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Epidemiological and molecular features of dengue virus type-1 in New Caledonia, South Pacific, 2001–2013

Myrielle Dupont-Rouzeyrol1*, Maïté Aubry2, Olivia O’Connor1, Claudine Roche2, Ann-Claire Gourinat3, Aurélie Guigon3, Alyssa Pyke4, Jean-Paul Grangeon5, Eric Nilles6, Suzanne Chanteau3, John Aaskov7 and Van-Mai Cao-Lormeau2

Author Affiliations

1 URE- Dengue et autres Arboviroses, Institut Pasteur de Nouvelle-Calédonie, Réseau International des Instituts Pasteur, 98800 Nouméa, Nouvelle-Calédonie

2 Institut Louis Malardé, 98713 Papeete Tahiti, Polynésie Française

3 Institut Pasteur de Nouvelle-Calédonie, Réseau International des Instituts Pasteur, 98800 Nouméa, Nouvelle-Calédonie

4 Queensland Health Forensic and Scientific Services, QLD 4108 Coopers Plains, Australia

5 Direction des Affaires Sanitaires et Sociales, 98800 Nouméa, Nouvelle-Calédonie

6 Pacific Technical Support Division, World Health Organization, PO BOX 113, Suva, Fiji

7 Queensland University of Technology, Brisbane QLD 4001, Australia

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Virology Journal 2014, 11:61  doi:10.1186/1743-422X-11-61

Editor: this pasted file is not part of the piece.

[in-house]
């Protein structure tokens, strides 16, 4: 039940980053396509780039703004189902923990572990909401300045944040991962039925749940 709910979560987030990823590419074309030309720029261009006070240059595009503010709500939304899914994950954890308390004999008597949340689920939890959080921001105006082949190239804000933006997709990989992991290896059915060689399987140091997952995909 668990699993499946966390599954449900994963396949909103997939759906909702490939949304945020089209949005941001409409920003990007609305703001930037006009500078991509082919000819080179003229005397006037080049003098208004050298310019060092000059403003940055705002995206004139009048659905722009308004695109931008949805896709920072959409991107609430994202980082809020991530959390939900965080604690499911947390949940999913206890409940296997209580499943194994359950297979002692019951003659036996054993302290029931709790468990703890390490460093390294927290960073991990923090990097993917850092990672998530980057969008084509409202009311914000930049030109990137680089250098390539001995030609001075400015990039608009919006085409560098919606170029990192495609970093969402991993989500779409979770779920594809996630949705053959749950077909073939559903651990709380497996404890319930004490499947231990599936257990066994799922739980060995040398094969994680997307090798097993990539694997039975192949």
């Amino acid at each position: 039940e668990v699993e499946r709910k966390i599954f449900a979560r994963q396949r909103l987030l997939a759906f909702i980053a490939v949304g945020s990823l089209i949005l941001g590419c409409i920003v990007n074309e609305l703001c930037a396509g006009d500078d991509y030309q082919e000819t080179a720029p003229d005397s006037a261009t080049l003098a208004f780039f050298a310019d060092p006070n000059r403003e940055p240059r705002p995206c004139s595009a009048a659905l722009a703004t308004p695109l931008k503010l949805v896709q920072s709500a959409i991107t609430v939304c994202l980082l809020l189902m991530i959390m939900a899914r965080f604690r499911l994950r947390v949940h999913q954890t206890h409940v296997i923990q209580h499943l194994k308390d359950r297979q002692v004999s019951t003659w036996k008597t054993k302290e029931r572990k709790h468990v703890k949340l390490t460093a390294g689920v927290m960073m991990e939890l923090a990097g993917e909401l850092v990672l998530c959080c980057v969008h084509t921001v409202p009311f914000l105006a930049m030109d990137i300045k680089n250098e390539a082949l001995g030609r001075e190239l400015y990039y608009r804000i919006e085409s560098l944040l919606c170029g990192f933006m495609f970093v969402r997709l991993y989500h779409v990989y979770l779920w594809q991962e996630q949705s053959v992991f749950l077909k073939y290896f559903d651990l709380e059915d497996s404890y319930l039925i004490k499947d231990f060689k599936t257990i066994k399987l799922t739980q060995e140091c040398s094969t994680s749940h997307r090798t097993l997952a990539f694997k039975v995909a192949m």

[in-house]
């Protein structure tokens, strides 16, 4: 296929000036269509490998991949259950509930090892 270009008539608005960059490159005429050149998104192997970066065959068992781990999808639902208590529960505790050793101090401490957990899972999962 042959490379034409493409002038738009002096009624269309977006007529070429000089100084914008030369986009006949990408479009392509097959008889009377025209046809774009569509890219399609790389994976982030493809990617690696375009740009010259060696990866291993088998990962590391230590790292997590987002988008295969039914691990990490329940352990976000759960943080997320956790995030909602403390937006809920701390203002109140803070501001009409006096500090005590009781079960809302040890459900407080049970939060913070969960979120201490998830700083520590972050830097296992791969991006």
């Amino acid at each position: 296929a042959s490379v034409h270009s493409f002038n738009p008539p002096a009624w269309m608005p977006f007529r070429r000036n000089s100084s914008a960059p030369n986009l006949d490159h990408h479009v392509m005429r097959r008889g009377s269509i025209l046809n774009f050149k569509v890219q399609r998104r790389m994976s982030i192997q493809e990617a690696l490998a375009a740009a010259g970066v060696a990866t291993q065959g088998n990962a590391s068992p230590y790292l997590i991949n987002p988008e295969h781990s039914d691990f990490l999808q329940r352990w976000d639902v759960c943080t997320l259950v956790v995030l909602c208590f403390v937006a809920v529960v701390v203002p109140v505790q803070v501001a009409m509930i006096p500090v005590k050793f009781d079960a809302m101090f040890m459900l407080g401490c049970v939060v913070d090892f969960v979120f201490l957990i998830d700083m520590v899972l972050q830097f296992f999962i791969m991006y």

Published: 31 March 2014



The epidemiology of dengue in the South Pacific has been characterized by transmission of a single dominant serotype for 3–5 years, with subsequent replacement by another serotype. From 2001 to 2008 only DENV-1 was reported in the Pacific. In 2008, DENV-4 emerged and quickly displaced DENV-1 in the Pacific, except in New Caledonia (NC) where DENV-1 and DENV-4 co-circulated in 2008–2009. During 2012–2013, another DENV-1 outbreak occurred in NC, the third DENV-1 outbreak in a decade. Given that dengue is a serotype-specific immunizing infection, the recurrent outbreaks of a single serotype within a 10-year period was unexpected.


This study aimed to inform this phenomenon by examining the phylogenetic characteristics of the DENV-1 viruses in NC and other Pacific islands between 2001 and 2013. As a result, we have demonstrated that NC experienced introductions of viruses from both the Pacific (genotype IV) and South-east Asia (genotype I). Moreover, whereas genotype IV and I were co-circulating at the beginning of 2012, we observed that from the second half of 2012, i.e. during the major DENV-1 outbreak, all analyzed viruses were genotype I suggesting that a genotype switch occurred.


Repeated outbreaks of the same dengue serotype, as observed in NC, is uncommon in the Pacific islands. Why the earlier DENV-1 outbreaks did not induce sufficient herd immunity is unclear, and likely multifactorial, but the robust vector control program may have played a role by limiting transmission and thus maintaining a large susceptible pool in the population.

Dengue; Phylogeny; Genotype; Epidemics; New Caledonia